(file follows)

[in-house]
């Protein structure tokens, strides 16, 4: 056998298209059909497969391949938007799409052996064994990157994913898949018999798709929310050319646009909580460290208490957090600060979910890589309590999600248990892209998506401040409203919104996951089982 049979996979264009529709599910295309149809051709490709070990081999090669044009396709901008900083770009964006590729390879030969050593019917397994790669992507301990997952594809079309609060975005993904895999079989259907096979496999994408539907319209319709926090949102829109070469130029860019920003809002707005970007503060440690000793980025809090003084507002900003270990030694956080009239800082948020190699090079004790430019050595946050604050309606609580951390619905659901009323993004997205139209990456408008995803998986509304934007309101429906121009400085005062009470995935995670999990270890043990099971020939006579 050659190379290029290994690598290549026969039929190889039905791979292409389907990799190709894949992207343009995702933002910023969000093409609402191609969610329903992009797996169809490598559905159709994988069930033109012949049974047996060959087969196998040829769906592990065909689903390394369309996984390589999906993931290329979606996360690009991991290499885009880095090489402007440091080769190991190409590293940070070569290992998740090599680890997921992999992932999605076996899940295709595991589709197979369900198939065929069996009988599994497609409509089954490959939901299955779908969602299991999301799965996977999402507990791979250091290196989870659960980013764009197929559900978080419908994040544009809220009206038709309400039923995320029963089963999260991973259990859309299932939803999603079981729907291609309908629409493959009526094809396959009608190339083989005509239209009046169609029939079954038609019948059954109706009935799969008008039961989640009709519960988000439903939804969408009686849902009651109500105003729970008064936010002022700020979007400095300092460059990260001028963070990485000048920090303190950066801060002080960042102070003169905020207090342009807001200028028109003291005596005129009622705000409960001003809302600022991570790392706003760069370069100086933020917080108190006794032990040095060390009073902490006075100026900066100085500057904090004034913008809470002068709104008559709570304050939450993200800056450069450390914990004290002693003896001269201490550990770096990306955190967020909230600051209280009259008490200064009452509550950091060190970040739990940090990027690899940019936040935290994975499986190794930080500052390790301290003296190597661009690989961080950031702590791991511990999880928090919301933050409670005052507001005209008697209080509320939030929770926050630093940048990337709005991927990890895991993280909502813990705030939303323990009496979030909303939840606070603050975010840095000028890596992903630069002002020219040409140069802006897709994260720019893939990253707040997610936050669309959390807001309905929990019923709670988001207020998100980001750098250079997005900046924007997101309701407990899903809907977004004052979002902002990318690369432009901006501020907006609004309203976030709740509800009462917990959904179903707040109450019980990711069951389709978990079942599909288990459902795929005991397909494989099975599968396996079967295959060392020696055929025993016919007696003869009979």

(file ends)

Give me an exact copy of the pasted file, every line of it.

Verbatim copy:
[in-house]
């Protein structure tokens, strides 16, 4: 056998298209059909497969391949938007799409052996064994990157994913898949018999798709929310050319646009909580460290208490957090600060979910890589309590999600248990892209998506401040409203919104996951089982 049979996979264009529709599910295309149809051709490709070990081999090669044009396709901008900083770009964006590729390879030969050593019917397994790669992507301990997952594809079309609060975005993904895999079989259907096979496999994408539907319209319709926090949102829109070469130029860019920003809002707005970007503060440690000793980025809090003084507002900003270990030694956080009239800082948020190699090079004790430019050595946050604050309606609580951390619905659901009323993004997205139209990456408008995803998986509304934007309101429906121009400085005062009470995935995670999990270890043990099971020939006579 050659190379290029290994690598290549026969039929190889039905791979292409389907990799190709894949992207343009995702933002910023969000093409609402191609969610329903992009797996169809490598559905159709994988069930033109012949049974047996060959087969196998040829769906592990065909689903390394369309996984390589999906993931290329979606996360690009991991290499885009880095090489402007440091080769190991190409590293940070070569290992998740090599680890997921992999992932999605076996899940295709595991589709197979369900198939065929069996009988599994497609409509089954490959939901299955779908969602299991999301799965996977999402507990791979250091290196989870659960980013764009197929559900978080419908994040544009809220009206038709309400039923995320029963089963999260991973259990859309299932939803999603079981729907291609309908629409493959009526094809396959009608190339083989005509239209009046169609029939079954038609019948059954109706009935799969008008039961989640009709519960988000439903939804969408009686849902009651109500105003729970008064936010002022700020979007400095300092460059990260001028963070990485000048920090303190950066801060002080960042102070003169905020207090342009807001200028028109003291005596005129009622705000409960001003809302600022991570790392706003760069370069100086933020917080108190006794032990040095060390009073902490006075100026900066100085500057904090004034913008809470002068709104008559709570304050939450993200800056450069450390914990004290002693003896001269201490550990770096990306955190967020909230600051209280009259008490200064009452509550950091060190970040739990940090990027690899940019936040935290994975499986190794930080500052390790301290003296190597661009690989961080950031702590791991511990999880928090919301933050409670005052507001005209008697209080509320939030929770926050630093940048990337709005991927990890895991993280909502813990705030939303323990009496979030909303939840606070603050975010840095000028890596992903630069002002020219040409140069802006897709994260720019893939990253707040997610936050669309959390807001309905929990019923709670988001207020998100980001750098250079997005900046924007997101309701407990899903809907977004004052979002902002990318690369432009901006501020907006609004309203976030709740509800009462917990959904179903707040109450019980990711069951389709978990079942599909288990459902795929005991397909494989099975599968396996079967295959060392020696055929025993016919007696003869009979």